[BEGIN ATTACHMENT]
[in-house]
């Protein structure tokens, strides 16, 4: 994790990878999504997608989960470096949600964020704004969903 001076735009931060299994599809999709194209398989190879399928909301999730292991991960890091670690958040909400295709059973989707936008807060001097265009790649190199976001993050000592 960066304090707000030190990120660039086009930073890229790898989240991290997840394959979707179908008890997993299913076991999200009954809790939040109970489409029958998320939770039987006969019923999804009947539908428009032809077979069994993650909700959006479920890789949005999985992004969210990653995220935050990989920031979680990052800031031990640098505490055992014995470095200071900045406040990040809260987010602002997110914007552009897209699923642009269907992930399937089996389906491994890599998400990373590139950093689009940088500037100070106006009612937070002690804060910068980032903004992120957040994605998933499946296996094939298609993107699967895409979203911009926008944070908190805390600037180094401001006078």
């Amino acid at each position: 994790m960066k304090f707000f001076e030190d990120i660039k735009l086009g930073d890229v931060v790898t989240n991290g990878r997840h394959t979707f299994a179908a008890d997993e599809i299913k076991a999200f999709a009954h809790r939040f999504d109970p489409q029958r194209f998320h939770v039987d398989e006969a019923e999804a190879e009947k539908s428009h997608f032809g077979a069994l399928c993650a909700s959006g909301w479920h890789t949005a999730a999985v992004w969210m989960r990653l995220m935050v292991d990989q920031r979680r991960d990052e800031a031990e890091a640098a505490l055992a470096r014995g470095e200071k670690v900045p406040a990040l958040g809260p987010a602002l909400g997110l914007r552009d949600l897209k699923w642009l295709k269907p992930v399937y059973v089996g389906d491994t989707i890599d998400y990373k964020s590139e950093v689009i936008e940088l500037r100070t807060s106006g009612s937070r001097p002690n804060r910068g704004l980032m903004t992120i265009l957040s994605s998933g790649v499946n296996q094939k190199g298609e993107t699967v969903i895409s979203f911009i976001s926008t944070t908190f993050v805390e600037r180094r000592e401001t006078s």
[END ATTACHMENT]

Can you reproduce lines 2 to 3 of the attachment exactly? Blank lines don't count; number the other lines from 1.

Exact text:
């Protein structure tokens, strides 16, 4: 994790990878999504997608989960470096949600964020704004969903 001076735009931060299994599809999709194209398989190879399928909301999730292991991960890091670690958040909400295709059973989707936008807060001097265009790649190199976001993050000592 960066304090707000030190990120660039086009930073890229790898989240991290997840394959979707179908008890997993299913076991999200009954809790939040109970489409029958998320939770039987006969019923999804009947539908428009032809077979069994993650909700959006479920890789949005999985992004969210990653995220935050990989920031979680990052800031031990640098505490055992014995470095200071900045406040990040809260987010602002997110914007552009897209699923642009269907992930399937089996389906491994890599998400990373590139950093689009940088500037100070106006009612937070002690804060910068980032903004992120957040994605998933499946296996094939298609993107699967895409979203911009926008944070908190805390600037180094401001006078």
């Amino acid at each position: 994790m960066k304090f707000f001076e030190d990120i660039k735009l086009g930073d890229v931060v790898t989240n991290g990878r997840h394959t979707f299994a179908a008890d997993e599809i299913k076991a999200f999709a009954h809790r939040f999504d109970p489409q029958r194209f998320h939770v039987d398989e006969a019923e999804a190879e009947k539908s428009h997608f032809g077979a069994l399928c993650a909700s959006g909301w479920h890789t949005a999730a999985v992004w969210m989960r990653l995220m935050v292991d990989q920031r979680r991960d990052e800031a031990e890091a640098a505490l055992a470096r014995g470095e200071k670690v900045p406040a990040l958040g809260p987010a602002l909400g997110l914007r552009d949600l897209k699923w642009l295709k269907p992930v399937y059973v089996g389906d491994t989707i890599d998400y990373k964020s590139e950093v689009i936008e940088l500037r100070t807060s106006g009612s937070r001097p002690n804060r910068g704004l980032m903004t992120i265009l957040s994605s998933g790649v499946n296996q094939k190199g298609e993107t699967v969903i895409s979203f911009i976001s926008t944070t908190f993050v805390e600037r180094r000592e401001t006078s």